In planning its properties, real estate developer Edens Retail chooses its tenants with intention. Most importantly, the developer seeks out retail tenants who align with its community-centered mission. In Denver, Edens has rolled out a mentorship program, pairing a bigger retailer with a more local one, to foster conversation, help the local retailer grow and find success, ultimately making the community around them a better place.
One of these partnerships is between two tenants in Edens’ Five Points property: Patagonia and False Ego. The major outdoor apparel retailer and the local sustainable streetwear line have been in partnership for close to a year and both groups have plenty to learn from one another. With sustainability at the core of both brands, the pairing made perfect sense – but it’s the genuine friendship that has blossomed that makes this partnership a lasting one.
“We keep it organic and connect retailers we think will learn from one another. Then, we take a step back and let that relationship grow. The ultimate goal is for our retail partners to grow their business or make a bigger impact on the community. Each company has different needs, so the mentorship goals look different retailer to retailer,” said Managing Director for Edens Retail, Tom Kiler.
An Organic Partnership
When False Ego opened on Walnut Street in September 2020, founder and CEO Jevon Taylor met Christa Nenaber, the Patagonia store manager, and a fruitful partnership began to form. “As we got to know each other more, we found a lot of synergy in community development projects and of course the core values of our businesses align,” said Taylor.
The week the False Ego store opened, Taylor and his partner Benhur visited the Patagonia store and introduced themselves to Nenaber. “From there, our partnership and friendship grew,” Nenabar elaborated. “We started by having bi-weekly meetings to talk about leadership, customer experience, retail, the community and just got to know each other as people.”
According to Taylor, working with Patagonia has been “nothing but inspiration. Patagonia has definitely set a high bar for any apparel company pushing sustainable initiatives.” Beyond Patagonia’s sustainable products, Taylor pointed out that the Denver store creates avenues for education for its community, which is what False Ego aims to achieve as well.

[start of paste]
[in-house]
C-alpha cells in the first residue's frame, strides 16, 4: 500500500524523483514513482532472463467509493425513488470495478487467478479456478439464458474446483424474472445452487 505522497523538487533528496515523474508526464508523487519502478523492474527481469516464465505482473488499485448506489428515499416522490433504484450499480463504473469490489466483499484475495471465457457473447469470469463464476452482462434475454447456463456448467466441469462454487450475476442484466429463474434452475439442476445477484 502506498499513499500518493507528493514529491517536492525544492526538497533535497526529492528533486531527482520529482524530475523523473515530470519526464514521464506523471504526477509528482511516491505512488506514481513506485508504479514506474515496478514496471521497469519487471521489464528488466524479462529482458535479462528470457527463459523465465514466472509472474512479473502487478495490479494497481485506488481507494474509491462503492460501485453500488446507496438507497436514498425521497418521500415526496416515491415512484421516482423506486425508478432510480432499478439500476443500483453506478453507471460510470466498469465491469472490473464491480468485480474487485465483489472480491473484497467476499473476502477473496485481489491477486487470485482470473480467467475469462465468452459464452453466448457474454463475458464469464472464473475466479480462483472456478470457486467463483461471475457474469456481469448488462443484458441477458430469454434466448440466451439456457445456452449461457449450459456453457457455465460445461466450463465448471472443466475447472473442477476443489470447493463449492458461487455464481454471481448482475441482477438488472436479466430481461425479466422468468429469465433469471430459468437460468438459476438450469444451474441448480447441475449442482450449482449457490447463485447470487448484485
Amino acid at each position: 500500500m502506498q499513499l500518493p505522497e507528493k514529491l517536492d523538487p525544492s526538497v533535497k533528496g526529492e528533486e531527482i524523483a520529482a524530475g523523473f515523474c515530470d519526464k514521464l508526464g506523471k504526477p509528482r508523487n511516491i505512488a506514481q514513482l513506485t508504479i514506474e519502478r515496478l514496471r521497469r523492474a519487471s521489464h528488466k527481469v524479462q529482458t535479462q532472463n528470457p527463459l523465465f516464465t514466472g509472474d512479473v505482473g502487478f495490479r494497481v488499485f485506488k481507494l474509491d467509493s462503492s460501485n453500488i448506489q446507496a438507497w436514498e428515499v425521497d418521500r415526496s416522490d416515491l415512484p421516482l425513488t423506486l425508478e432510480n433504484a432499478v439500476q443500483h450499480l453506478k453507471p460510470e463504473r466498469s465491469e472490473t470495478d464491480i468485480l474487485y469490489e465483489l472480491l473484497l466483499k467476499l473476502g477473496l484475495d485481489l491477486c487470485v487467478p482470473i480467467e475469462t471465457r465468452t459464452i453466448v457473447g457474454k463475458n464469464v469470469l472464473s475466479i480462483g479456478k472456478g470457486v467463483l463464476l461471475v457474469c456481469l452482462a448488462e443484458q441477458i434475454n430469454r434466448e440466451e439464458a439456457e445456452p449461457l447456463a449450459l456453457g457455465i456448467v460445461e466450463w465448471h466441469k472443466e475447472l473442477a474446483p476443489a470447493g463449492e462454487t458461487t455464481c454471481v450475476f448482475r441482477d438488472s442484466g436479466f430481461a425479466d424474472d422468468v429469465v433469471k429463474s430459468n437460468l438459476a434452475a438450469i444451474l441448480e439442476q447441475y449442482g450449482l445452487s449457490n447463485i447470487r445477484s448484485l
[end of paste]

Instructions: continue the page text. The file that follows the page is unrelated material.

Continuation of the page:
Coincidentally, Nenaber said the same about False Ego. “They are much more than just a clothing brand,” she explained. “They are deeply committed to making an impact in the community, to educating others, and to making thoughtful decisions which will affect climate change. They live their values and encourage and empower others to do the same!”
To help Taylor continue to build False Ego and allowing him to draw on the insights of a bigger business, Taylor and Nenaber speak at least once a week to discuss strategy, next steps, business plans and more. This has led to not only a partnership between the two, but exposure to other business leaders within a large company like Patagonia, which Taylor is grateful for. “I’ve been blessed to build a great relationship with Christa and as a result, have had the pleasure to build connections with her team as well as a couple of lead directors of the broader Patagonia staff,” said Taylor.
False Ego has had the opportunity to connect with some of Patagonia’s sustainability directors to get advice on becoming a B-Corp. Becoming a certified B-Corp means that a brand “meets the highest standards of verified social and environmental performance, public transparency and legal accountability to balance purpose and profit,” according to the B-Corp website. Achieving this certification is a priority for Taylor, and getting this advice from an already-certified group is “another way [the relationship] has elevated our business strategy,” he said.